JUDY WOODRUFF: Today marks five years since the armed uprising in Syria began, before it turned into a full-blown civil war. And this grim anniversary was marked with significant diplomatic and military moves.
We start with some background from chief foreign affairs correspondent Margaret Warner.
MARGARET WARNER: A hero's welcome awaited the first Russian pilots to return home from their air campaign in Syria. They flew out of Syria hours after President Vladimir Putin's surprise announcement that the main part of Russia's several thousand forces would withdraw.
PRESIDENT VLADIMIR PUTIN, Russia (through interpreter): I believe that the goal set out to the Ministry of Defense and the armed forces has in large part been fulfilled, and that's why I ordered the minister of defense to start the pullout.
MARGARET WARNER: Moscow has said its six months of intensive bombing was aimed at Islamic State forces. But, by all accounts, the principal targets were Western-backed and other rebels fighting the government of Bashar al-Assad.
In Geneva today, site of talks to resolve the conflict politically, opposition leaders welcomed the Russian decision.
SALIM AL-MUSLAT, Spokesman, High Negotiations Committee: If they are serious about pulling out all these — this will be an end to dictatorship. It will be an end to crimes in Syria, and it will help us to put an end to terrorism there in Syria.
MARGARET WARNER: Syrian officials, meanwhile, insisted Putin's move was made in full coordination with the Assad government.
JUDY WOODRUFF: And Margaret joins me now.
So, Margaret, U.S. officials think this is for real, this pullout, and do they think it's significant?
MARGARET WARNER: Yes, they do, Judy, surprisingly, given all the distrust.
They had no advanced private notice from the Russians about this, but there was an Obama-Putin phone call scheduled for 3:00 in the afternoon here. And they actually do think it's for real.
And what they look at is how it was ballyhooed in Russia. They broke into the dinnertime television hour. He proclaimed the troops were coming home and victory. And one of the headlines in Russia even said “Mission Accomplished,” which is, of course, perhaps rueful.
Secondly, Russia had reached a fork in the road militarily, because their theory had been use airstrikes, and then have Syrian forces take ground. The Syrian forces didn't turn out to be quite competent enough, so Putin was facing a choice: Does Russia put in ground forces? Didn't want to get into that quagmire.
And then, number three, of course, Putin — on the eve of the Syria peace talks, Putin has achieved what he really wanted, which was to be seen as a major player in the Middle East that has to be reckoned with, number two, and, two, to establish that there wouldn't be another leader anywhere in his neighborhood that would be removed by force by Western-backed forces.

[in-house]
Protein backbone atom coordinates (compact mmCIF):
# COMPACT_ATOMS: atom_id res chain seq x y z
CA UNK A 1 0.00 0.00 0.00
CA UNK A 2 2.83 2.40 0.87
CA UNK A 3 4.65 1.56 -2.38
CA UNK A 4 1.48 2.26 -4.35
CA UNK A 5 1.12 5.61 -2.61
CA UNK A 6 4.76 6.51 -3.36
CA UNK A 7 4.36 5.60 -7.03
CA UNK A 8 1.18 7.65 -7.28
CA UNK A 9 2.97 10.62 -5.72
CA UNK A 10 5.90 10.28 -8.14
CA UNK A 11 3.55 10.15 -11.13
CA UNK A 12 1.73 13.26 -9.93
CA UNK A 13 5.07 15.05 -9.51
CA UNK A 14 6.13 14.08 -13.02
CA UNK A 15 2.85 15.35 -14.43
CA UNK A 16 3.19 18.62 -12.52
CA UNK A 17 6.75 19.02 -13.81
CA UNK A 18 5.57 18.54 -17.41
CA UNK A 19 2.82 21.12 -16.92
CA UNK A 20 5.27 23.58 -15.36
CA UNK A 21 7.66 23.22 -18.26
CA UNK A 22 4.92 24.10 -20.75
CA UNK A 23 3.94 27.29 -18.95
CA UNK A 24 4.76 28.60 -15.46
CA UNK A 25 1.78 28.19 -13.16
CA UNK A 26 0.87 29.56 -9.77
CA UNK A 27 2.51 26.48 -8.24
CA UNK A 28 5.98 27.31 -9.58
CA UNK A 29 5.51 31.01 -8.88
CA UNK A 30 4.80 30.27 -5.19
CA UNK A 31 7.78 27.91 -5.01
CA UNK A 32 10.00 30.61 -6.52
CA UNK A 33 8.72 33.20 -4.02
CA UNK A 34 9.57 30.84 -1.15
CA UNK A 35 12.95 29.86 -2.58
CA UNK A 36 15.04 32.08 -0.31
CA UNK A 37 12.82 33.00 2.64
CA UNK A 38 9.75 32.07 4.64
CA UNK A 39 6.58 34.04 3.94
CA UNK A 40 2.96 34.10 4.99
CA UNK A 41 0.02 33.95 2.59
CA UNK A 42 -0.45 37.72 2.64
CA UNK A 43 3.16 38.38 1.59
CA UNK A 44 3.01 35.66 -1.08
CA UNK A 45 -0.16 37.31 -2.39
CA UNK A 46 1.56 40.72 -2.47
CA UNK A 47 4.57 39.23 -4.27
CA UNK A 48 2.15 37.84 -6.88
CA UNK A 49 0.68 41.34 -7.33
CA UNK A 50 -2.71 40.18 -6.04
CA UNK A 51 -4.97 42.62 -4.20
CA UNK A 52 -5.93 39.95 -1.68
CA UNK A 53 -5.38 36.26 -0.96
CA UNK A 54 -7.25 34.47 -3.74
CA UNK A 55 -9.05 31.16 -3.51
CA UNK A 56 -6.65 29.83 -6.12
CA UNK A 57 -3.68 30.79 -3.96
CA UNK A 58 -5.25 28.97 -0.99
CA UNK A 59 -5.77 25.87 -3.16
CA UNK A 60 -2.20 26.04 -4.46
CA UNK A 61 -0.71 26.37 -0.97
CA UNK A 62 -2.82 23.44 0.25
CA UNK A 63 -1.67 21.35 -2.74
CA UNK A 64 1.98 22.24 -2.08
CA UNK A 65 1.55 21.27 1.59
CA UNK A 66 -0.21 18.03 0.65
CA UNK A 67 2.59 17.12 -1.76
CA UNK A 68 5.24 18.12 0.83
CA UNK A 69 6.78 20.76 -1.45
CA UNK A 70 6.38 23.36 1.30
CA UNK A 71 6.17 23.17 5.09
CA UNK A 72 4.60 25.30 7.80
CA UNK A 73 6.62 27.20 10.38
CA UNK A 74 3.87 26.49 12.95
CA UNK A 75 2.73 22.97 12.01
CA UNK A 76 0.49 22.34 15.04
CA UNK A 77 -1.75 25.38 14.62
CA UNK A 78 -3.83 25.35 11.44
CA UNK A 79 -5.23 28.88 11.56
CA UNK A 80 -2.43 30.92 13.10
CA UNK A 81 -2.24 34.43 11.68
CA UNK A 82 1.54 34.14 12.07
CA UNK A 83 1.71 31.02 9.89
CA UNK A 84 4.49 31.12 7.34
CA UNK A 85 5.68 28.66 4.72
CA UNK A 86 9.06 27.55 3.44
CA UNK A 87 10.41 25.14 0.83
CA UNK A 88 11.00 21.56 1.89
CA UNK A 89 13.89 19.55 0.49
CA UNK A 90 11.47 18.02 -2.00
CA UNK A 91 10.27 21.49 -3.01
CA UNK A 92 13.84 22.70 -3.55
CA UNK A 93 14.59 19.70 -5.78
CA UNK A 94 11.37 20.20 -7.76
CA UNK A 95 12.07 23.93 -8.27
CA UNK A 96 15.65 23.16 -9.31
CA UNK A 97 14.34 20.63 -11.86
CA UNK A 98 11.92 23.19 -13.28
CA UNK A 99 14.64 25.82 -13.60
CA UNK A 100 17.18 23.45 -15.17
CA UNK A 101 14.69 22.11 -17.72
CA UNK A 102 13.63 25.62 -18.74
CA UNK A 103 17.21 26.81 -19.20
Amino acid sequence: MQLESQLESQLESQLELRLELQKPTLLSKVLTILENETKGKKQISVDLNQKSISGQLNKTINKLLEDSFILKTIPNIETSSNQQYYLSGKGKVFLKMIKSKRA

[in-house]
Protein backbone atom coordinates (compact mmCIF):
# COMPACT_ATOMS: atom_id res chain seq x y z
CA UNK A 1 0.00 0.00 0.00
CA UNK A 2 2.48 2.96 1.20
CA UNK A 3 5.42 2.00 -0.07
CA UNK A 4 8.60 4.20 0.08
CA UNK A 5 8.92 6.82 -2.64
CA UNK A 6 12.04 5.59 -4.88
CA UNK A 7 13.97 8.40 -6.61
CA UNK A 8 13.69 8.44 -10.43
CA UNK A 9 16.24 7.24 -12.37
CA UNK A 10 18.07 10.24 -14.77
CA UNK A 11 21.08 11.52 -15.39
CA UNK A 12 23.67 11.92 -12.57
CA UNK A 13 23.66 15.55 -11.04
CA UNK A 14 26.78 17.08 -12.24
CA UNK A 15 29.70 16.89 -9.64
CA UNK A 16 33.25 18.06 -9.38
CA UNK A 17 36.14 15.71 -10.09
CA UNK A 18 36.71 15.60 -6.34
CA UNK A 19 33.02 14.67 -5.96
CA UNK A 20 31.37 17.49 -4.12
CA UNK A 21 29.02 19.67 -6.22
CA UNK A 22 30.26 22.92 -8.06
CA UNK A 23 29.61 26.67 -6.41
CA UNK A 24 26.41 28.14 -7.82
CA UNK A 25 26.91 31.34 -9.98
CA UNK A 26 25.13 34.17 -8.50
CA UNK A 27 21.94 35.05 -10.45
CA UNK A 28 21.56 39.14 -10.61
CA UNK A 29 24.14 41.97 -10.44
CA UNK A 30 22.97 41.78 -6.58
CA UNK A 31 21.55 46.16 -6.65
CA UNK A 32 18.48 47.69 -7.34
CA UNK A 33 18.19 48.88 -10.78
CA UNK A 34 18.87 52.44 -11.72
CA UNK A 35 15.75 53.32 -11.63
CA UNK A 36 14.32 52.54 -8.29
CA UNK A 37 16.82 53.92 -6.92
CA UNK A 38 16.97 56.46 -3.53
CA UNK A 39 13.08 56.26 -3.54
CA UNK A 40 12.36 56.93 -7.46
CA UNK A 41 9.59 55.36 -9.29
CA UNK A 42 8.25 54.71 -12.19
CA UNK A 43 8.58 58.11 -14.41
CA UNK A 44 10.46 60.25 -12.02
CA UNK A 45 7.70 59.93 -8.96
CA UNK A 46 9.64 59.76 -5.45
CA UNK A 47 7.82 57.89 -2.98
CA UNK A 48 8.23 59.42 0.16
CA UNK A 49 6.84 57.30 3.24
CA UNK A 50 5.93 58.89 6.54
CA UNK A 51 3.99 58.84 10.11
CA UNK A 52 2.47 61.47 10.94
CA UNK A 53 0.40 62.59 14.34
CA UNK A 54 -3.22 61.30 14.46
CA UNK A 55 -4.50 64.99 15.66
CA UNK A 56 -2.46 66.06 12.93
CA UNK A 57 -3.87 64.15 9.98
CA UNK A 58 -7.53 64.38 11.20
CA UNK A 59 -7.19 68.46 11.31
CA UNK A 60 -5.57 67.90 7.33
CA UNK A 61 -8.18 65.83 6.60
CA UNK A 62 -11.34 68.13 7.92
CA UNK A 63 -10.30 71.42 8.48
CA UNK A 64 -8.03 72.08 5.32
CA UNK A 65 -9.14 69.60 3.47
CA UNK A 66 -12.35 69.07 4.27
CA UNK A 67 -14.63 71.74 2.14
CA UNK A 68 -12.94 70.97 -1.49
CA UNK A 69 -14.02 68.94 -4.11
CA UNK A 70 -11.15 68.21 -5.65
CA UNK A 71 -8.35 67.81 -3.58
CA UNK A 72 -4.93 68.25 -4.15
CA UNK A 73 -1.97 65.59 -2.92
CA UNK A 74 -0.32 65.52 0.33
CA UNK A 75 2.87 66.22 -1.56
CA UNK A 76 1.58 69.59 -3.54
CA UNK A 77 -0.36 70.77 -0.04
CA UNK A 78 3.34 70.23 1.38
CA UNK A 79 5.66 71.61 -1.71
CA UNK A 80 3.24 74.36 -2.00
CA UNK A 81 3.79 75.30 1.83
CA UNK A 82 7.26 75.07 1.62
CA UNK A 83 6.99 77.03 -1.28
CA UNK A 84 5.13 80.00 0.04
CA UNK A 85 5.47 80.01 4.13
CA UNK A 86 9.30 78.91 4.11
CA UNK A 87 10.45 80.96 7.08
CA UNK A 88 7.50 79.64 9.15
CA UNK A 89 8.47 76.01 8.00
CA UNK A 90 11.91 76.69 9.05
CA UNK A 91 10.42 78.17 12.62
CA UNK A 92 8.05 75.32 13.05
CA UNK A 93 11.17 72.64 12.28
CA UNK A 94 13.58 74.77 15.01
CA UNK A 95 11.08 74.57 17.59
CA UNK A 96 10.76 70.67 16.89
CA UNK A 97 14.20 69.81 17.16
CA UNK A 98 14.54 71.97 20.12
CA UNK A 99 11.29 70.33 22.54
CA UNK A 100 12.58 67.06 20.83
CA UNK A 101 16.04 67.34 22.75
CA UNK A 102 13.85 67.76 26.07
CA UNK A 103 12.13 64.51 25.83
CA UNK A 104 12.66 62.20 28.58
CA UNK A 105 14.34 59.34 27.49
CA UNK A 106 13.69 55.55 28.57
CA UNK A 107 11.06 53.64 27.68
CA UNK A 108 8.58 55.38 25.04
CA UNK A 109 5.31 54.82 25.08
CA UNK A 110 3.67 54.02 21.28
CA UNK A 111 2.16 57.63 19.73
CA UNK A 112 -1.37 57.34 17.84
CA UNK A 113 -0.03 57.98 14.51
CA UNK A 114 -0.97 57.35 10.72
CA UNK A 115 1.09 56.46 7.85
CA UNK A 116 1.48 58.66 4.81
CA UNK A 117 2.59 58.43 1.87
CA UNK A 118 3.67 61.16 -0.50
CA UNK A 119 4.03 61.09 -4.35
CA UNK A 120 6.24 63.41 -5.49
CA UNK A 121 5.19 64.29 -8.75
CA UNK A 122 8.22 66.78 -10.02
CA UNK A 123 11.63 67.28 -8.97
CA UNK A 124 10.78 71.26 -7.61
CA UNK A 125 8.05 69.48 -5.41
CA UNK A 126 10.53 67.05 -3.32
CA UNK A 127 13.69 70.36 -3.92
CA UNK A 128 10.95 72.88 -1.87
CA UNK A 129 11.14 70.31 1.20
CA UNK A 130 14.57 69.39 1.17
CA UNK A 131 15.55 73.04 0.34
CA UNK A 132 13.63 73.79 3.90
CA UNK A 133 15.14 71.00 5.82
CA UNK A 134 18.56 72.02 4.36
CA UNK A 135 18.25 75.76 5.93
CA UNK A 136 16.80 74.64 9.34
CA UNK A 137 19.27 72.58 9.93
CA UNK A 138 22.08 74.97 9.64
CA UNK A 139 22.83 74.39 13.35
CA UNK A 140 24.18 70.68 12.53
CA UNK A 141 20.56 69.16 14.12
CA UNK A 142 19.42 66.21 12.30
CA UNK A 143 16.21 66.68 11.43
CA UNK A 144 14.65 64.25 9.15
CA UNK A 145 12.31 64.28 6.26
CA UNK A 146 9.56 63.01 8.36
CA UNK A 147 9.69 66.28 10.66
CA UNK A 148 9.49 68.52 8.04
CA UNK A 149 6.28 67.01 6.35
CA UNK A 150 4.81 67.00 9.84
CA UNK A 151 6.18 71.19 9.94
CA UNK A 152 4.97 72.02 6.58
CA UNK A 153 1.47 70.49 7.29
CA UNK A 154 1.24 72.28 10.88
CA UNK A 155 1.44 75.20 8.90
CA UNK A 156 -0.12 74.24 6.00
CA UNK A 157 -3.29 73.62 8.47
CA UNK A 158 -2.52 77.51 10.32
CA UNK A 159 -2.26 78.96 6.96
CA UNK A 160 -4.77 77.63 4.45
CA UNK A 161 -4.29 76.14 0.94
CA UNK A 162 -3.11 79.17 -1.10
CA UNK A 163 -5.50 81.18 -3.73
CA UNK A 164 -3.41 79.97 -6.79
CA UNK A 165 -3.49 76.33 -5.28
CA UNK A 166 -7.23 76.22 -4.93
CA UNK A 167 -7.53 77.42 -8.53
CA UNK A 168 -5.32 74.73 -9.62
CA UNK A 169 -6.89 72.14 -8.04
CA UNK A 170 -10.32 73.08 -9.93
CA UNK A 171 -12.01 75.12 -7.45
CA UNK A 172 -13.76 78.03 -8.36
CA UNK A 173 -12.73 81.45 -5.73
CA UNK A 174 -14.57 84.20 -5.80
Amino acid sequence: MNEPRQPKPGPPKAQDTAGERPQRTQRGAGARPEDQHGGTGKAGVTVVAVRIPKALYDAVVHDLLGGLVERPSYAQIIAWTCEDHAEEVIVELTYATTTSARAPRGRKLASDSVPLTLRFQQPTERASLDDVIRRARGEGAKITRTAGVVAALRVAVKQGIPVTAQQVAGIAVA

JUDY WOODRUFF: So, why do the sources you have been — I know you have been talking to Americans and Russians. Why do they think he did this and why right now?
MARGARET WARNER: They think he did this right now because of the talks beginning right now, and that they wanted to send a message to Assad that, look, we have come in, we have helped you.
As one official said, they're trying to let Assad know, you have got a check, but it's not a blank check. There's a number in it. And you have to get realistic at the talks.
And the foreign minister of Syria just said last week, oh, a red line for us, there's no discussion of any change in government or that Assad might go. And they were just saying, whoa, boy, we're not going to be watching your back that way.
So, I think that was the number one thing. There is no love loss between Putin and Assad. I mean, one of his top officials has been quoted as calling him a bastard and a butcher, so there was — not that Putin acts for sentimental reasons.
But — and then, finally, as I said, he's been recognized, Putin — they think Putin is ready to do this because he's been recognized as a world power and that he will be now more interested in cooperating.
JUDY WOODRUFF: And I was asking because people would say, well, if they're pulling out, why did they go in, in the first place if they thought Assad was a butcher and such a bad actor?
MARGARET WARNER: Well, because it was preserving Russian interests. In other words, there's the naval base on the Mediterranean. They have now been able to also build an air base. They're keeping those, by the way, and they're keeping troops and planes at both.
So, the U.S. is going to be monitoring that closely. And so they prevented a leader from being deposed. And I think that was the number one reason.
JUDY WOODRUFF: Two other quick things, Margaret. Effect on the peace talks?
MARGARET WARNER: Peace talks, Judy, they're not wildly optimistic.
One official said to me, it opens the door more to some kind of agreement. But you have got all those players, as we all know, the U.S. and the Europeans and the Russians and the Iranians and the opposition in the Gulf states.
And it's a real — as somebody said to me, if it were easy, we wouldn't be here five years from the start of the conflict.
JUDY WOODRUFF: And just very quickly, finally, situation on the ground, where does this leave it?
MARGARET WARNER: Basically, Assad is in a stronger position. The question is, can his forces keep and hold the territory that the Russians have cleared open for them?
They believe the opposition was badly pounded by the Russians, so some groups are intact. Some are actually in worse shape. And ISIL, they — the U.S. intelligence believes, has been slightly weakened, has lost a little more territory, but that wasn't said with huge confidence.
So, we are really still on a stalemate on the ground, and then just hoping that all the sides are so tired that they might be ready to deal.
JUDY WOODRUFF: Margaret Warner, some terrific reporting. Thank you.
MARGARET WARNER: Thanks.